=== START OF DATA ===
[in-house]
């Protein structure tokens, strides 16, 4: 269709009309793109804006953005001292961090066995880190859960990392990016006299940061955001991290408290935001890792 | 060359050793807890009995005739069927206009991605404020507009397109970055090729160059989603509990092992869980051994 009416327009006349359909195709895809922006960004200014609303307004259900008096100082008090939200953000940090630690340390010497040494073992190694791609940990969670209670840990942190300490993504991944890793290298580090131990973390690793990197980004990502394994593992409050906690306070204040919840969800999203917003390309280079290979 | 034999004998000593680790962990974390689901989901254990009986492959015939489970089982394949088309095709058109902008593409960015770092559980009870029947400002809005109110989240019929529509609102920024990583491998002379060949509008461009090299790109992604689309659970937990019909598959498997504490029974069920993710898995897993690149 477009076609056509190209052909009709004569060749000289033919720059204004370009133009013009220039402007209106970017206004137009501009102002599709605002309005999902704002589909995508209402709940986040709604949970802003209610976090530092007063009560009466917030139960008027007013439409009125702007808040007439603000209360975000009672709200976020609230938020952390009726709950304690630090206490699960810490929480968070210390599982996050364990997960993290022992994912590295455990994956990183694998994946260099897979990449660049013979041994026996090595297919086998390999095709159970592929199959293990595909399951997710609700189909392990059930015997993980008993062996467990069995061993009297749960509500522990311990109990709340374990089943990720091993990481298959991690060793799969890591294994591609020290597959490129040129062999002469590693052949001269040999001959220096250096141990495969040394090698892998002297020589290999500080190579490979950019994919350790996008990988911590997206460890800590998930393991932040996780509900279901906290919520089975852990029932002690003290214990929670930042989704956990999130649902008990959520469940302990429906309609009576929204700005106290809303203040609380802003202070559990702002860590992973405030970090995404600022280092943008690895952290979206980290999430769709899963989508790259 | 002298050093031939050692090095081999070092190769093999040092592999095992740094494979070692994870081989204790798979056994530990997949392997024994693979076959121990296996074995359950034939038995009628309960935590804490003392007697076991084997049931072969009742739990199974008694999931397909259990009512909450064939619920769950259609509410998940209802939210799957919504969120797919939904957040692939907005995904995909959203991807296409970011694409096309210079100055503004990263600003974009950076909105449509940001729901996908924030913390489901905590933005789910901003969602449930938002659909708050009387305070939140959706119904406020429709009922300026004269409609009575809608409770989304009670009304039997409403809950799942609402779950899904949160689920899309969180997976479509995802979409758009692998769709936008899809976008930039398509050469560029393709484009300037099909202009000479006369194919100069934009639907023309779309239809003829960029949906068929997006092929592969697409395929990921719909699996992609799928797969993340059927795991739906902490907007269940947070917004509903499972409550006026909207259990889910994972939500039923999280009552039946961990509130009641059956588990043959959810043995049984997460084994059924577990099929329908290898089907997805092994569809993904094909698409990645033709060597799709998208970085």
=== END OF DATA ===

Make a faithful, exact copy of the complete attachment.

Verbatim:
[in-house]
């Protein structure tokens, strides 16, 4: 269709009309793109804006953005001292961090066995880190859960990392990016006299940061955001991290408290935001890792 | 060359050793807890009995005739069927206009991605404020507009397109970055090729160059989603509990092992869980051994 009416327009006349359909195709895809922006960004200014609303307004259900008096100082008090939200953000940090630690340390010497040494073992190694791609940990969670209670840990942190300490993504991944890793290298580090131990973390690793990197980004990502394994593992409050906690306070204040919840969800999203917003390309280079290979 | 034999004998000593680790962990974390689901989901254990009986492959015939489970089982394949088309095709058109902008593409960015770092559980009870029947400002809005109110989240019929529509609102920024990583491998002379060949509008461009090299790109992604689309659970937990019909598959498997504490029974069920993710898995897993690149 477009076609056509190209052909009709004569060749000289033919720059204004370009133009013009220039402007209106970017206004137009501009102002599709605002309005999902704002589909995508209402709940986040709604949970802003209610976090530092007063009560009466917030139960008027007013439409009125702007808040007439603000209360975000009672709200976020609230938020952390009726709950304690630090206490699960810490929480968070210390599982996050364990997960993290022992994912590295455990994956990183694998994946260099897979990449660049013979041994026996090595297919086998390999095709159970592929199959293990595909399951997710609700189909392990059930015997993980008993062996467990069995061993009297749960509500522990311990109990709340374990089943990720091993990481298959991690060793799969890591294994591609020290597959490129040129062999002469590693052949001269040999001959220096250096141990495969040394090698892998002297020589290999500080190579490979950019994919350790996008990988911590997206460890800590998930393991932040996780509900279901906290919520089975852990029932002690003290214990929670930042989704956990999130649902008990959520469940302990429906309609009576929204700005106290809303203040609380802003202070559990702002860590992973405030970090995404600022280092943008690895952290979206980290999430769709899963989508790259 | 002298050093031939050692090095081999070092190769093999040092592999095992740094494979070692994870081989204790798979056994530990997949392997024994693979076959121990296996074995359950034939038995009628309960935590804490003392007697076991084997049931072969009742739990199974008694999931397909259990009512909450064939619920769950259609509410998940209802939210799957919504969120797919939904957040692939907005995904995909959203991807296409970011694409096309210079100055503004990263600003974009950076909105449509940001729901996908924030913390489901905590933005789910901003969602449930938002659909708050009387305070939140959706119904406020429709009922300026004269409609009575809608409770989304009670009304039997409403809950799942609402779950899904949160689920899309969180997976479509995802979409758009692998769709936008899809976008930039398509050469560029393709484009300037099909202009000479006369194919100069934009639907023309779309239809003829960029949906068929997006092929592969697409395929990921719909699996992609799928797969993340059927795991739906902490907007269940947070917004509903499972409550006026909207259990889910994972939500039923999280009552039946961990509130009641059956588990043959959810043995049984997460084994059924577990099929329908290898089907997805092994569809993904094909698409990645033709060597799709998208970085």